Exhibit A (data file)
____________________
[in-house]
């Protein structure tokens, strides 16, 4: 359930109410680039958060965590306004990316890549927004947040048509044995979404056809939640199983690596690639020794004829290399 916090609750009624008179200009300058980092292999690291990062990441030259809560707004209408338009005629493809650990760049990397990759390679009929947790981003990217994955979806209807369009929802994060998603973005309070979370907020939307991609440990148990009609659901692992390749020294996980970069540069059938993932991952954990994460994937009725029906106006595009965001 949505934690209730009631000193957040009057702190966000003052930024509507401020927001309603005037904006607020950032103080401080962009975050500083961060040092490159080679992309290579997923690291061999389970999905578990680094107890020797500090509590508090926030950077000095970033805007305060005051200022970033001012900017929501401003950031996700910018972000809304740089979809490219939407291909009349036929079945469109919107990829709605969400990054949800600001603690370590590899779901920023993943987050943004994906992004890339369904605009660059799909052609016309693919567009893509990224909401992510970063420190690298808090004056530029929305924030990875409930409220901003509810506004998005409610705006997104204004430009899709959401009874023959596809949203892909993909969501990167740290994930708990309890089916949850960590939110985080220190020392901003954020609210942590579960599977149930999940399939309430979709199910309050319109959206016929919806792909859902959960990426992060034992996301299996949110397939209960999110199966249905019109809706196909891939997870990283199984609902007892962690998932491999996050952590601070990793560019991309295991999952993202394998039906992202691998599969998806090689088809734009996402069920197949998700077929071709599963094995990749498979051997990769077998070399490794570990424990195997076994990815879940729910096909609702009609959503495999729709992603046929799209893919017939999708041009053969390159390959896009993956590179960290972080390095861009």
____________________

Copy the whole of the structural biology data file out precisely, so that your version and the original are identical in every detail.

[in-house]
């Protein structure tokens, strides 16, 4: 359930109410680039958060965590306004990316890549927004947040048509044995979404056809939640199983690596690639020794004829290399 916090609750009624008179200009300058980092292999690291990062990441030259809560707004209408338009005629493809650990760049990397990759390679009929947790981003990217994955979806209807369009929802994060998603973005309070979370907020939307991609440990148990009609659901692992390749020294996980970069540069059938993932991952954990994460994937009725029906106006595009965001 949505934690209730009631000193957040009057702190966000003052930024509507401020927001309603005037904006607020950032103080401080962009975050500083961060040092490159080679992309290579997923690291061999389970999905578990680094107890020797500090509590508090926030950077000095970033805007305060005051200022970033001012900017929501401003950031996700910018972000809304740089979809490219939407291909009349036929079945469109919107990829709605969400990054949800600001603690370590590899779901920023993943987050943004994906992004890339369904605009660059799909052609016309693919567009893509990224909401992510970063420190690298808090004056530029929305924030990875409930409220901003509810506004998005409610705006997104204004430009899709959401009874023959596809949203892909993909969501990167740290994930708990309890089916949850960590939110985080220190020392901003954020609210942590579960599977149930999940399939309430979709199910309050319109959206016929919806792909859902959960990426992060034992996301299996949110397939209960999110199966249905019109809706196909891939997870990283199984609902007892962690998932491999996050952590601070990793560019991309295991999952993202394998039906992202691998599969998806090689088809734009996402069920197949998700077929071709599963094995990749498979051997990769077998070399490794570990424990195997076994990815879940729910096909609702009609959503495999729709992603046929799209893919017939999708041009053969390159390959896009993956590179960290972080390095861009």